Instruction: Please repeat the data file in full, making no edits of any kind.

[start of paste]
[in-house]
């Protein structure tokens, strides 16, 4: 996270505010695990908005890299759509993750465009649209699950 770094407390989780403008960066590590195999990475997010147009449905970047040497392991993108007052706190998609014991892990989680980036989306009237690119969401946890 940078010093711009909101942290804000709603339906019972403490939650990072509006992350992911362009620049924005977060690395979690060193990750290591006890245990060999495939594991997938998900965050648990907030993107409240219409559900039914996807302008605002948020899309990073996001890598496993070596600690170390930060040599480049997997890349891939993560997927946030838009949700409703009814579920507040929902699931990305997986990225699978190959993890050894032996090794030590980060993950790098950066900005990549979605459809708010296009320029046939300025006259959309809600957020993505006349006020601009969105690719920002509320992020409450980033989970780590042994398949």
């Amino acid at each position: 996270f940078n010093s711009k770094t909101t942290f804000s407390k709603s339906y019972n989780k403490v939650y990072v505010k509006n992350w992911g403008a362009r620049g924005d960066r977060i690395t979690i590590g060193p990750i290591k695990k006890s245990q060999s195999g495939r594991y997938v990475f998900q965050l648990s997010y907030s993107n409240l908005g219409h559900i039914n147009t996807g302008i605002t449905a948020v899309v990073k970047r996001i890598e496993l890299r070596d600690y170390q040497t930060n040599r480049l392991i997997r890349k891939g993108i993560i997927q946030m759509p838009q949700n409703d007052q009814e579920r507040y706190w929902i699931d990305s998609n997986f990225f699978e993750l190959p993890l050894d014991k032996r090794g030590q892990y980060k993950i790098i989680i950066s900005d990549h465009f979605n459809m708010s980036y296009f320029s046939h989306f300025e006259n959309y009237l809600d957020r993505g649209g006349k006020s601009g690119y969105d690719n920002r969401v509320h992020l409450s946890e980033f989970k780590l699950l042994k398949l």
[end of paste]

[in-house]
């Protein structure tokens, strides 16, 4: 996270505010695990908005890299759509993750465009649209699950 770094407390989780403008960066590590195999990475997010147009449905970047040497392991993108007052706190998609014991892990989680980036989306009237690119969401946890 940078010093711009909101942290804000709603339906019972403490939650990072509006992350992911362009620049924005977060690395979690060193990750290591006890245990060999495939594991997938998900965050648990907030993107409240219409559900039914996807302008605002948020899309990073996001890598496993070596600690170390930060040599480049997997890349891939993560997927946030838009949700409703009814579920507040929902699931990305997986990225699978190959993890050894032996090794030590980060993950790098950066900005990549979605459809708010296009320029046939300025006259959309809600957020993505006349006020601009969105690719920002509320992020409450980033989970780590042994398949």
């Amino acid at each position: 996270f940078n010093s711009k770094t909101t942290f804000s407390k709603s339906y019972n989780k403490v939650y990072v505010k509006n992350w992911g403008a362009r620049g924005d960066r977060i690395t979690i590590g060193p990750i290591k695990k006890s245990q060999s195999g495939r594991y997938v990475f998900q965050l648990s997010y907030s993107n409240l908005g219409h559900i039914n147009t996807g302008i605002t449905a948020v899309v990073k970047r996001i890598e496993l890299r070596d600690y170390q040497t930060n040599r480049l392991i997997r890349k891939g993108i993560i997927q946030m759509p838009q949700n409703d007052q009814e579920r507040y706190w929902i699931d990305s998609n997986f990225f699978e993750l190959p993890l050894d014991k032996r090794g030590q892990y980060k993950i790098i989680i950066s900005d990549h465009f979605n459809m708010s980036y296009f320029s046939h989306f300025e006259n959309y009237l809600d957020r993505g649209g006349k006020s601009g690119y969105d690719n920002r969401v509320h992020l409450s946890e980033f989970k780590l699950l042994k398949l």